Remind Tablets - Ayurvedic Mind Tablets:

·        Remind Tablets are Ayurvedic formulations that include Jatamansi along with other herbs traditionally used to support mental well-being and cognitive function.

·        These tablets are designed to promote relaxation, reduce stress, and support optimal brain health.

·        Jatamansi, known for its calming properties, contributes to the overall effects of the formulation.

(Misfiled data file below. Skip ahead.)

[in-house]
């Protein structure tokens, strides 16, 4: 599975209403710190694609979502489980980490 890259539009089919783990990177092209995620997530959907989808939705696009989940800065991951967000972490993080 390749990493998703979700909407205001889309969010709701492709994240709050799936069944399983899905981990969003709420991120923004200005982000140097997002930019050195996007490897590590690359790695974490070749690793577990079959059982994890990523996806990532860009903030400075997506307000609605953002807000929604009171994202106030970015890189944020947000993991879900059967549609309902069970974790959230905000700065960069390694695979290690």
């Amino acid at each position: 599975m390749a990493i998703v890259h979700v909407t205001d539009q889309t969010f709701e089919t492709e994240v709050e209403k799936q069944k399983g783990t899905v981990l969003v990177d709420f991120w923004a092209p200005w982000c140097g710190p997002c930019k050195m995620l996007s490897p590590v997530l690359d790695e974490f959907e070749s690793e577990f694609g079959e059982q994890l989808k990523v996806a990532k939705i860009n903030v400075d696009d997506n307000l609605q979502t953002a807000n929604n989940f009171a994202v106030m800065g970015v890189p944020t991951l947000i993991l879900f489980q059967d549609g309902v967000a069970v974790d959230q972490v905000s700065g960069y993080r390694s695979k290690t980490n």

·        The tablets are typically taken orally as directed by a healthcare professional.


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Herbs Alphabetical List